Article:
Booster Seat Ratings From Insurance Institute for Highway Safety


Parents who want to ensure their children are safe when they are in the family vehicle should check out the new booster seat ratings from the Insurance Institute for Highway Safety (IIHS). Out of 60 models examined, eleven booster seats are not recommended at all and fifteen are rated as best bests and good bets.

Booster seats are needed for young children because safety belts are designed for adults. Boosters raise children so the belts fit their smaller frames and better protect them in the event of a crash.

What makes a booster seat safe? A good booster, according to the Insurance Institute for Highway Safety, is one that routes the lap belt flat across the child’s upper thighs and allows the shoulder belt to be positioned at midshoulder. Anne McCartt, IIHS senior vice president for research, notes in the Institute’s news release that “Parents can’t tell a good booster form a bad one just by comparing design features and price. Our ratings make it easier to pick a safer booster for kids who have outgrown child restraints.”


The new ratings cover nearly all the models sold in the United States. Booster seats rated by the IIHS in the best bets and good bets categories range in price from about $20 to $250 or more. Several new boosters were just released and were not included in this round of ratings. The IIHS plans to evaluate these new models throughout the year.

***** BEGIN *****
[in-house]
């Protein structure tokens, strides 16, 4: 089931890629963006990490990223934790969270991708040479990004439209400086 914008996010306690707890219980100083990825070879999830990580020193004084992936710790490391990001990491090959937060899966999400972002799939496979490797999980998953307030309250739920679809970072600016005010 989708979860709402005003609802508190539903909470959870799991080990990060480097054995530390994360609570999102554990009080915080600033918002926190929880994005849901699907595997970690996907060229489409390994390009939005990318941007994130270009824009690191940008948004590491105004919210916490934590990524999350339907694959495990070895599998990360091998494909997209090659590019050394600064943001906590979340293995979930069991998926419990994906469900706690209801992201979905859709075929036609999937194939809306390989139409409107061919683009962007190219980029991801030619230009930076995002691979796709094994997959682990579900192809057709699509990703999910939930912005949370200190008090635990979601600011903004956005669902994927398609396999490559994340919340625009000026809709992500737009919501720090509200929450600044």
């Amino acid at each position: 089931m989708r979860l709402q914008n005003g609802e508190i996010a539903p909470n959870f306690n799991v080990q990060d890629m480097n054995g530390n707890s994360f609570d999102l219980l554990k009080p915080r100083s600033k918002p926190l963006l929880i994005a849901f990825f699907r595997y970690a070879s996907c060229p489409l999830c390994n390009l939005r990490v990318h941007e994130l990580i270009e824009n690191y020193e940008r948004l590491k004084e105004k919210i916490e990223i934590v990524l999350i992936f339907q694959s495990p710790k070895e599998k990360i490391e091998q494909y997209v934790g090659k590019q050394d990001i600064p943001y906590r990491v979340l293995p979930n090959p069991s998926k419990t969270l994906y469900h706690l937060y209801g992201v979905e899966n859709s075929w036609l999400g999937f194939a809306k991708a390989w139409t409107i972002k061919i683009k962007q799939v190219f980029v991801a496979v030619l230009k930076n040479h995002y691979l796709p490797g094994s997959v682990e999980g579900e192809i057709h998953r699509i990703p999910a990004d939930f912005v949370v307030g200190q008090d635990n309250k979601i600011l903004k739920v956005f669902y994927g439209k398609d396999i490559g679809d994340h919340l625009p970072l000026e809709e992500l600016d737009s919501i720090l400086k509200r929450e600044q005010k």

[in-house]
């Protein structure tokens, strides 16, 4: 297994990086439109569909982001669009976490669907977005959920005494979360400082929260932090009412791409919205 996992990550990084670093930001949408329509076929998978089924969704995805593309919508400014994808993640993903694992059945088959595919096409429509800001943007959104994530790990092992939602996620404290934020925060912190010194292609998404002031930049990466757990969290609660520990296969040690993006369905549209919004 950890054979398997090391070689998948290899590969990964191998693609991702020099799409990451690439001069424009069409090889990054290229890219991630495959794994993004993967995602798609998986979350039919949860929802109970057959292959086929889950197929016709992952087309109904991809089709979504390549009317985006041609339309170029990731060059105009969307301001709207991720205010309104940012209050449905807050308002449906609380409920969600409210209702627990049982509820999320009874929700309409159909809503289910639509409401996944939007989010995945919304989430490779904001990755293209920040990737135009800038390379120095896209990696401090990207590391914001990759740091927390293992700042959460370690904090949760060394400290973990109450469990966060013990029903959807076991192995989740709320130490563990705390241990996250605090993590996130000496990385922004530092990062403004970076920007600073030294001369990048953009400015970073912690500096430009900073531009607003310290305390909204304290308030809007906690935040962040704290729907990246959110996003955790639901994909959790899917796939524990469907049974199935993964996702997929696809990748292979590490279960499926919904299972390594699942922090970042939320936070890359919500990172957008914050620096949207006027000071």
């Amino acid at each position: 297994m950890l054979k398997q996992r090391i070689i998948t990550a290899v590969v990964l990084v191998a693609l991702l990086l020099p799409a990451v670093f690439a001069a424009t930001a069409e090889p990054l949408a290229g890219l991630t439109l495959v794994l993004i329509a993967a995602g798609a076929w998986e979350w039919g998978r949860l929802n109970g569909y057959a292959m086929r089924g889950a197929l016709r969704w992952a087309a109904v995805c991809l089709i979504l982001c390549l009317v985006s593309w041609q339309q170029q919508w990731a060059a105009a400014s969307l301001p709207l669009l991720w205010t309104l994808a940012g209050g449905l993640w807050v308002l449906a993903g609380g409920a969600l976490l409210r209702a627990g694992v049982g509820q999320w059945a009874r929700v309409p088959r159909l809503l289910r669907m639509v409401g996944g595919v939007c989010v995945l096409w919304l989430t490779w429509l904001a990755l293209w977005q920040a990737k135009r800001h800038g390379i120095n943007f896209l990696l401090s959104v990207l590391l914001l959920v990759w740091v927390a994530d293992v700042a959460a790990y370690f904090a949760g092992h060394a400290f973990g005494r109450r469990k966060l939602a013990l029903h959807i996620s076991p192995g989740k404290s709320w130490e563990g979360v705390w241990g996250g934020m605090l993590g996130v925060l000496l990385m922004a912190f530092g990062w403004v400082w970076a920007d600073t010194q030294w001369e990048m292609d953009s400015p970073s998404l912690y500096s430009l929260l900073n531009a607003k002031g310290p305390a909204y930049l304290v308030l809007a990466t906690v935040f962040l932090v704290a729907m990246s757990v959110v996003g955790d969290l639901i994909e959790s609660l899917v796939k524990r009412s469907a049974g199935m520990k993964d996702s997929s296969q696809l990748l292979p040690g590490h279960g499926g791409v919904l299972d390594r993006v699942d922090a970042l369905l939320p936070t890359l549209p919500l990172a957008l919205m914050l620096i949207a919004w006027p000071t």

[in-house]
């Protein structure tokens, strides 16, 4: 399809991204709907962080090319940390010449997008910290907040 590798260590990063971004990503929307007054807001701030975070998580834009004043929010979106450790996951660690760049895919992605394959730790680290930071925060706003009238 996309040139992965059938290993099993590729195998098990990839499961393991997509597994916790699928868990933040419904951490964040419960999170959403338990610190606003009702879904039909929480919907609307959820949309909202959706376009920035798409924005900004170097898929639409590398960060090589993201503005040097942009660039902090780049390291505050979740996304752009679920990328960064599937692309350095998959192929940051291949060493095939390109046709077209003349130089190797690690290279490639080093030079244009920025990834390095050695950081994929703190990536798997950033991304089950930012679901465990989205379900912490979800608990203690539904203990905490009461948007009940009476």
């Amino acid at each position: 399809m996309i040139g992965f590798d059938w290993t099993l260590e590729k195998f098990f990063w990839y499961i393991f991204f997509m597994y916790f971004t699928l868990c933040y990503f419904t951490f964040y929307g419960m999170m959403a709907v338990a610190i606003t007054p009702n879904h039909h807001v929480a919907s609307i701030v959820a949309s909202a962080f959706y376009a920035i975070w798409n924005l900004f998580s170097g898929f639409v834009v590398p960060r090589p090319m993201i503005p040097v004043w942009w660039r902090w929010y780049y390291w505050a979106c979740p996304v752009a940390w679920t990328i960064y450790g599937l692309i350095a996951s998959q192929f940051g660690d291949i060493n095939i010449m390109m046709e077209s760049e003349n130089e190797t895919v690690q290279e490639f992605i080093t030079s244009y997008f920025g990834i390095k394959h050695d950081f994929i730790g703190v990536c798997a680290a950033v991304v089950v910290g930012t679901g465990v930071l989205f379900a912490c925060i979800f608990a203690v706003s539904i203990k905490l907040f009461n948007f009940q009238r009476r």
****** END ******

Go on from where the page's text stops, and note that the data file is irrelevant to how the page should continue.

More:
The IIHS best bets “should provide good lap and shoulder belt fit for typical 4-8 year-olds in almost any car, minivan, or SUV,” according to McCartt. They include the Britax Frontier, Clek Oobr, Combi Dakota backless with clip, Cosco Juvenile Pronto, Eddie Bauer Auto Booster, Evenflo Big Kid Amp backless with clip, Maxi-Cosi Rodi XR, Recaro Vivo, and Recaro Young Sport.

Among the good bets are the Combi Kobuk dual-use backless with shoulder belt clip, Maxi-Cosi Rodi dual-use highback, Evenflo Symphony 65 3-in-1, Britax Parkway SG dual-use highback, Graco TurboBooster SafeSeat Wander dual-use highback, and Graco TurboBooster SafeSeatSachi dual-use highback. McCartt notes that good bets “provide optimal belt fit in almost as many vehicles as the best bet models.”

Thirty-four booster seats did not make the best bets or good bets, but they can provide good protection for some children in some vehicles.

The IIHS also has a list of the booster seats that it does not recommend. Some of the reasons include the fact that the booster seats leave the lap belt too high on the abdomen and the shoulder belt too far out on the shoulder. Some have poor shoulder belt fit. Consumers can see the full ratings list complete with model numbers and photos of the booster seats on the Insurance Institute for Highway Safety website:
Insurance Institute for Highway Safety press release, Dec. 22, 2009